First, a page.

Pegasus is spyware that infects devices and spies on the victim by transferring data to a master server in an unauthorized manner. It is built and marketed by Israeli company NSO.
Pegasus is again at the centre of a global collaborative investigative project. According to the latest reports, on Sunday, July 18, it was known that documents acquired and evaluated by an international media collaboration showed a list of phone numbers that are claimed to have been potentially targeted for surveillance by an unidentified agency using the Pegasus software. The report stated that over 40 journalists in India were targeted including few other public figures like politicians and activists.
It is quite important to understand the software, its history and how it can hack into your smartphone to completely compromise your information. It is reported that Pegasus can infect a device connected to the internet without the target’s engagement or knowledge.
Pegasus can inject such zero-click installations in various ways. One over-the-air (OTA) option is by sending a push message covertly that makes the target device load the spyware, with the target unaware of the installation over which they anyway have no control over.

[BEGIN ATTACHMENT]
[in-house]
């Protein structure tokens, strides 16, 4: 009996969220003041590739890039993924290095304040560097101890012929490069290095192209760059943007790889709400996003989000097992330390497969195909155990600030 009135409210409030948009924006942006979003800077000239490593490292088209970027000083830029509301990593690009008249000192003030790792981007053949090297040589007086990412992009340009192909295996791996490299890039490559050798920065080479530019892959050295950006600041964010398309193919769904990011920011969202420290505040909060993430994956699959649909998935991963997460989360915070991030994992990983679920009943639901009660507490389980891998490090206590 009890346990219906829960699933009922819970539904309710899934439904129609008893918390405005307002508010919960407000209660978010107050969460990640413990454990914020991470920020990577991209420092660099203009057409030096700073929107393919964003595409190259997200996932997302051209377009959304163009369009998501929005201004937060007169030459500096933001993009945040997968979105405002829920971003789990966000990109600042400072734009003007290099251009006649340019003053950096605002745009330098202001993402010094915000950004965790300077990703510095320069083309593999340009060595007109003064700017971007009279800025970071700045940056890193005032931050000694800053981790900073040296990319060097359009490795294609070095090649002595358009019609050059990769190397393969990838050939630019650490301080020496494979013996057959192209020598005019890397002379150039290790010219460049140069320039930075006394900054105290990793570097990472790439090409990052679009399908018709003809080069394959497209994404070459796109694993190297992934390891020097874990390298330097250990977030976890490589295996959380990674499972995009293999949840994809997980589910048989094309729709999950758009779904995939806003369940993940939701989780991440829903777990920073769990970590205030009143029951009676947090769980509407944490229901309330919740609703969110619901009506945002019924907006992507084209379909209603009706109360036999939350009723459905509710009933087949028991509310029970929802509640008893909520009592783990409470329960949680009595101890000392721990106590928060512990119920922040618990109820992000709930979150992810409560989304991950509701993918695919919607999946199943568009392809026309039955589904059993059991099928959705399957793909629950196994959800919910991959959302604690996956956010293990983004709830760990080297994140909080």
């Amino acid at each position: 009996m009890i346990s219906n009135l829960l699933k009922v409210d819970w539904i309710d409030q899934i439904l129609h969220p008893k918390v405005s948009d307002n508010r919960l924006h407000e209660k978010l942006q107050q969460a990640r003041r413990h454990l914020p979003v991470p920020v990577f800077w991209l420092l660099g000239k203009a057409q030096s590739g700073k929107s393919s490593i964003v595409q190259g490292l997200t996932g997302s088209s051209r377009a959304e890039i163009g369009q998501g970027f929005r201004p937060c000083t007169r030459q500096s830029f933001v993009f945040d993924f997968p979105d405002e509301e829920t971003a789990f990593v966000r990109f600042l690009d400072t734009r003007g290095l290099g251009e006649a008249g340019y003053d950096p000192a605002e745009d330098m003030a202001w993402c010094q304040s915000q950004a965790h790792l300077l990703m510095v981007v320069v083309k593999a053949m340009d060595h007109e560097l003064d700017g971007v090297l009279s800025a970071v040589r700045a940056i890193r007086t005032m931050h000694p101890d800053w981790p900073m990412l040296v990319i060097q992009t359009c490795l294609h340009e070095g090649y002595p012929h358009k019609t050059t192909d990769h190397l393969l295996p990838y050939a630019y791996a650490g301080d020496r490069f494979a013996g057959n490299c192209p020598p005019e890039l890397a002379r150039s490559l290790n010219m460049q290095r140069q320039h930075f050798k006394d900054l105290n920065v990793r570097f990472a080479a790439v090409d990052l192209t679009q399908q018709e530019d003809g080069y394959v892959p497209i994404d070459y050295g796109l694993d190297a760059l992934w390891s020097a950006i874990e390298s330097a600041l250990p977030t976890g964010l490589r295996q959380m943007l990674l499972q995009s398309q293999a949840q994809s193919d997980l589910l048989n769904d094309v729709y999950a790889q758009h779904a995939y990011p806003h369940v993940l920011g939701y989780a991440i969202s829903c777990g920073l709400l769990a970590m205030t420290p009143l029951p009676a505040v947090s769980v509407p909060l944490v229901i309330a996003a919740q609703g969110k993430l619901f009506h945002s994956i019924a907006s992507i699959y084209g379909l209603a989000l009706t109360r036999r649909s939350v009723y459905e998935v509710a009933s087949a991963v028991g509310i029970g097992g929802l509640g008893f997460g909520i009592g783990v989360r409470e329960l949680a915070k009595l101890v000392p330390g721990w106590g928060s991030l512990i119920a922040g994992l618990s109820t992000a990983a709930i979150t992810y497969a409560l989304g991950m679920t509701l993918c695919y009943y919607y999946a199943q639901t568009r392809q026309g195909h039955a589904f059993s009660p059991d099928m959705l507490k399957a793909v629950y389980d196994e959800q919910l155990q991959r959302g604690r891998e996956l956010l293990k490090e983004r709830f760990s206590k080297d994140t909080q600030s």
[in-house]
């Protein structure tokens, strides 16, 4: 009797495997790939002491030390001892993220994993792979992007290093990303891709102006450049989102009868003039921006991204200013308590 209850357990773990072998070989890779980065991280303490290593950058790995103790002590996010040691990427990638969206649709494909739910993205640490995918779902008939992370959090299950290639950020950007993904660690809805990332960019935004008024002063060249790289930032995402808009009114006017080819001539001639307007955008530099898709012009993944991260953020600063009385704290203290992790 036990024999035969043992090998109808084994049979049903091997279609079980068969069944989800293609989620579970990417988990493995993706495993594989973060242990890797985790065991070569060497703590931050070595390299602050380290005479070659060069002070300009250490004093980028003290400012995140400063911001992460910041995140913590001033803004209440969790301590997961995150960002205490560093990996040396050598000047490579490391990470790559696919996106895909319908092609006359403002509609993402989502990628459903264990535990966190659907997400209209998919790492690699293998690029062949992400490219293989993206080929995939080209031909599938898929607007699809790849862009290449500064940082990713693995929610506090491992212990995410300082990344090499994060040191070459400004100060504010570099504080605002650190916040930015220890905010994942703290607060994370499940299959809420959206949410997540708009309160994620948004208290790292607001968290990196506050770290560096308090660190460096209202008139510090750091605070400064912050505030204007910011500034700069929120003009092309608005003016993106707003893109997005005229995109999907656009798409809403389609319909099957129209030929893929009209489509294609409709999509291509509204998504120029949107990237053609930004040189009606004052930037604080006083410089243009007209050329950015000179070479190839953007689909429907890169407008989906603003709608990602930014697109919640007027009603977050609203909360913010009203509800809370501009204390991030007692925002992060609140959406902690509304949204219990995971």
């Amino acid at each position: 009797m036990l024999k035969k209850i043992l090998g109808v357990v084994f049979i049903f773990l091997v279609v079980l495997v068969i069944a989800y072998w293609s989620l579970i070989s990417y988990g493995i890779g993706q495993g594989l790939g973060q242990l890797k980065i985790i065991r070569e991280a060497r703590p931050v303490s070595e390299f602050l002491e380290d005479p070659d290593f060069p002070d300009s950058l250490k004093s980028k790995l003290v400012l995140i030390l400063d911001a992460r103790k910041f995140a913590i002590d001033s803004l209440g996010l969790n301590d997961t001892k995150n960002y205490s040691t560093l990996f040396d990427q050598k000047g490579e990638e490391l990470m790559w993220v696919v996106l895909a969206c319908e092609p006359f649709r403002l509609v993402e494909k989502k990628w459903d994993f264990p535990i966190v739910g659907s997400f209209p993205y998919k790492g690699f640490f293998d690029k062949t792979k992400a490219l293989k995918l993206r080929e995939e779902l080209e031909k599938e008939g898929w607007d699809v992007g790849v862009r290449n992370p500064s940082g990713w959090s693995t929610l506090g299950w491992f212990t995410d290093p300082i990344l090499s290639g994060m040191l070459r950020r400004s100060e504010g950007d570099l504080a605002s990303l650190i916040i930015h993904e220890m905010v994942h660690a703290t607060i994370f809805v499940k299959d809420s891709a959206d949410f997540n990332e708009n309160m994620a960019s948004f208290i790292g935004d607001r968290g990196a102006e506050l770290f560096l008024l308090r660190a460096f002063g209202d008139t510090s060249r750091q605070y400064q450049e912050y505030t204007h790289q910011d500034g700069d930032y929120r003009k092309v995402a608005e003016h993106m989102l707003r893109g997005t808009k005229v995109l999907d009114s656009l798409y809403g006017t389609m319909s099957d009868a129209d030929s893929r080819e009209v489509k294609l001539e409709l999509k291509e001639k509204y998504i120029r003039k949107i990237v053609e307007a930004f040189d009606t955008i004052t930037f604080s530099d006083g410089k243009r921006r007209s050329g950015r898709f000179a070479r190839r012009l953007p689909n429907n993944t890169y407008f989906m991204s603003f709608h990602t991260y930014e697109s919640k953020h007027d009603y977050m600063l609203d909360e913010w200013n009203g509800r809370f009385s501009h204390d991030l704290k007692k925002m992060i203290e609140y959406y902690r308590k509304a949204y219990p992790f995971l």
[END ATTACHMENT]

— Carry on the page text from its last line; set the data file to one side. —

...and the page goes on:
Pegasus can infect all devices. iPhones have been their major target. The spyware can impersonate an application downloaded to an iPhone and transmit itself as push notifications via Apple’s servers.
In October 2019, WhatsApp complained about the NSO Group for exploiting a vulnerability in its video-calling feature. WhatsApp chief Will Cathcart said that “A user would receive what appeared to be a video call, but this was not a normal call. After the phone rang, the attacker secretly transmitted malicious code in an effort to infect the victim’s phone with spyware. The person did not even have to answer the call,”
Usually, an attacker needs to feed the Pegasus system with just the target phone number for a network injection. “The rest is done automatically by the system,” stated a Pegasus brochure, and the spyware is installed in most cases. In some cases, network injections may not work. This may include cases where remote installation fails when the target device is not supported by the NSO system, or its operating system is upgraded with new security protections.
A phone becomes a digital spy under the attacker’s complete control once its infected by the software. Upon installation, Pegasus target’s private data, including passwords, contact lists, calendar events, text messages, and live voice calls (even those via end-to-end-encrypted messaging apps). The attacker can also control the phone’s camera and microphone, and use the GPS function to track a target.
One can prevent the malicious effects of Pegasus by changing one’s default phone browser. According to a Pegasus brochure, “installation from browsers other than the device default and also chrome for android based device is not supported by the system”.
The best thing one can do is to regularly update operating system and security patch released by device manufacturers. Moreover, changing handsets periodically is perhaps the most effective solution.